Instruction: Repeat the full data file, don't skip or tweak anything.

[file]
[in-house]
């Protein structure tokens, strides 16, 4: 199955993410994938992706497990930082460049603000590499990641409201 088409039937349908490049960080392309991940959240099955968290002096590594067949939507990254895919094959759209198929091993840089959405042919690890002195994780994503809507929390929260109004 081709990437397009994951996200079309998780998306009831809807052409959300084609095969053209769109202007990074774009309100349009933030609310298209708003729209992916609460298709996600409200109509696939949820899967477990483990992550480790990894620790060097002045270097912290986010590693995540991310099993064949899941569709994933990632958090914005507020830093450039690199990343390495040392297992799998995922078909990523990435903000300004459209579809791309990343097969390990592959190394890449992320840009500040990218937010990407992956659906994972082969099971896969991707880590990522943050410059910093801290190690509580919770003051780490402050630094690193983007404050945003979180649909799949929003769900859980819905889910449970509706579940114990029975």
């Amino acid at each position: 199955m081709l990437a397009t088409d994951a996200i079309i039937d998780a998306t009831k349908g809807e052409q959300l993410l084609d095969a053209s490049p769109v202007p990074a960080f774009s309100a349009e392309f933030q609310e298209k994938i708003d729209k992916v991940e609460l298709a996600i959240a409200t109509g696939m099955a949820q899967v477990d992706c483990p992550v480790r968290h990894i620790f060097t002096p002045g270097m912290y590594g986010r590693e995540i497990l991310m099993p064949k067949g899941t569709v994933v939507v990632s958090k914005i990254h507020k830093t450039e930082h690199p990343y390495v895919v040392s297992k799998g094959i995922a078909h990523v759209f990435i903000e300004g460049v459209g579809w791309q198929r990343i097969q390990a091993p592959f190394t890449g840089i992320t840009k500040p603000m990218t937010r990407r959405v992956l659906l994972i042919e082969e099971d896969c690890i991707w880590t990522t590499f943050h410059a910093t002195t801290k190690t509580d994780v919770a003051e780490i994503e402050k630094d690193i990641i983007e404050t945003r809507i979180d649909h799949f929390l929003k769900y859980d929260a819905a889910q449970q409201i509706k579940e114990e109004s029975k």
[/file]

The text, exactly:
[in-house]
């Protein structure tokens, strides 16, 4: 199955993410994938992706497990930082460049603000590499990641409201 088409039937349908490049960080392309991940959240099955968290002096590594067949939507990254895919094959759209198929091993840089959405042919690890002195994780994503809507929390929260109004 081709990437397009994951996200079309998780998306009831809807052409959300084609095969053209769109202007990074774009309100349009933030609310298209708003729209992916609460298709996600409200109509696939949820899967477990483990992550480790990894620790060097002045270097912290986010590693995540991310099993064949899941569709994933990632958090914005507020830093450039690199990343390495040392297992799998995922078909990523990435903000300004459209579809791309990343097969390990592959190394890449992320840009500040990218937010990407992956659906994972082969099971896969991707880590990522943050410059910093801290190690509580919770003051780490402050630094690193983007404050945003979180649909799949929003769900859980819905889910449970509706579940114990029975």
């Amino acid at each position: 199955m081709l990437a397009t088409d994951a996200i079309i039937d998780a998306t009831k349908g809807e052409q959300l993410l084609d095969a053209s490049p769109v202007p990074a960080f774009s309100a349009e392309f933030q609310e298209k994938i708003d729209k992916v991940e609460l298709a996600i959240a409200t109509g696939m099955a949820q899967v477990d992706c483990p992550v480790r968290h990894i620790f060097t002096p002045g270097m912290y590594g986010r590693e995540i497990l991310m099993p064949k067949g899941t569709v994933v939507v990632s958090k914005i990254h507020k830093t450039e930082h690199p990343y390495v895919v040392s297992k799998g094959i995922a078909h990523v759209f990435i903000e300004g460049v459209g579809w791309q198929r990343i097969q390990a091993p592959f190394t890449g840089i992320t840009k500040p603000m990218t937010r990407r959405v992956l659906l994972i042919e082969e099971d896969c690890i991707w880590t990522t590499f943050h410059a910093t002195t801290k190690t509580d994780v919770a003051e780490i994503e402050k630094d690193i990641i983007e404050t945003r809507i979180d649909h799949f929390l929003k769900y859980d929260a819905a889910q449970q409201i509706k579940e114990e109004s029975k």